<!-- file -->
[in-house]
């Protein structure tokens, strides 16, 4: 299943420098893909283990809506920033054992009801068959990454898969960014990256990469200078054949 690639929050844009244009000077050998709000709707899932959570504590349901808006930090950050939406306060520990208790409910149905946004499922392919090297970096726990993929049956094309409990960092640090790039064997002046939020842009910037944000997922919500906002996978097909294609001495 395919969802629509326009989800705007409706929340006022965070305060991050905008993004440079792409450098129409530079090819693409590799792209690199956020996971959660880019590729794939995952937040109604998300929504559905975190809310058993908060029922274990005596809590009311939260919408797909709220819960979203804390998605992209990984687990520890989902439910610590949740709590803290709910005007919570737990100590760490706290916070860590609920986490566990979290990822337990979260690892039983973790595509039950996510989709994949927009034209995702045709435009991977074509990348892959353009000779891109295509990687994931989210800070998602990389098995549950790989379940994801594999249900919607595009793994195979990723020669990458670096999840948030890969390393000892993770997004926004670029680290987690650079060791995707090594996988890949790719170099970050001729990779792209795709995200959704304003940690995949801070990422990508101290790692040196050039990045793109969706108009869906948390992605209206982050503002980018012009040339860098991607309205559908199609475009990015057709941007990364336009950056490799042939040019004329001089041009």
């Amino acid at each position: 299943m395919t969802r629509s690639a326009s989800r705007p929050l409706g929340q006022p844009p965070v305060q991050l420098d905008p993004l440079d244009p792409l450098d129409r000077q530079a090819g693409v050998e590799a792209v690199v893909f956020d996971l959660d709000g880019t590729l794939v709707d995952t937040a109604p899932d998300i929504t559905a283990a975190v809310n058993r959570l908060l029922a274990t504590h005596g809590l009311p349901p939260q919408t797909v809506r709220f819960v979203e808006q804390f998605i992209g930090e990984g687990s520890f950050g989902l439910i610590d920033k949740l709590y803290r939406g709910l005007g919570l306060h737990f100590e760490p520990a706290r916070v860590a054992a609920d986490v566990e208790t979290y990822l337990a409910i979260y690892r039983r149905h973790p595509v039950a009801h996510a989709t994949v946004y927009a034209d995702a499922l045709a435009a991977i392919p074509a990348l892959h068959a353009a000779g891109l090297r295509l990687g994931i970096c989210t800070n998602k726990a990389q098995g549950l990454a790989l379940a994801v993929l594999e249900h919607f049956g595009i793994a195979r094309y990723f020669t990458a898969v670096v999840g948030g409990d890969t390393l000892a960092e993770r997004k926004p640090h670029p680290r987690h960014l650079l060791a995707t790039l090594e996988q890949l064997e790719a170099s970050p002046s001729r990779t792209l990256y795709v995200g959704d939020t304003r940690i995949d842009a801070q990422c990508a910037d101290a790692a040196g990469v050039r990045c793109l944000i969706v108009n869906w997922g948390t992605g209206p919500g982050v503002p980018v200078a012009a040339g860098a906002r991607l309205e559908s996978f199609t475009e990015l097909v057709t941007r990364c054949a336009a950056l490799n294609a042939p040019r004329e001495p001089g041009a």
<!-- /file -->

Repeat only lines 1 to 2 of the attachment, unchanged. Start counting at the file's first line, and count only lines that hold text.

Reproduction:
[in-house]
């Protein structure tokens, strides 16, 4: 299943420098893909283990809506920033054992009801068959990454898969960014990256990469200078054949 690639929050844009244009000077050998709000709707899932959570504590349901808006930090950050939406306060520990208790409910149905946004499922392919090297970096726990993929049956094309409990960092640090790039064997002046939020842009910037944000997922919500906002996978097909294609001495 395919969802629509326009989800705007409706929340006022965070305060991050905008993004440079792409450098129409530079090819693409590799792209690199956020996971959660880019590729794939995952937040109604998300929504559905975190809310058993908060029922274990005596809590009311939260919408797909709220819960979203804390998605992209990984687990520890989902439910610590949740709590803290709910005007919570737990100590760490706290916070860590609920986490566990979290990822337990979260690892039983973790595509039950996510989709994949927009034209995702045709435009991977074509990348892959353009000779891109295509990687994931989210800070998602990389098995549950790989379940994801594999249900919607595009793994195979990723020669990458670096999840948030890969390393000892993770997004926004670029680290987690650079060791995707090594996988890949790719170099970050001729990779792209795709995200959704304003940690995949801070990422990508101290790692040196050039990045793109969706108009869906948390992605209206982050503002980018012009040339860098991607309205559908199609475009990015057709941007990364336009950056490799042939040019004329001089041009």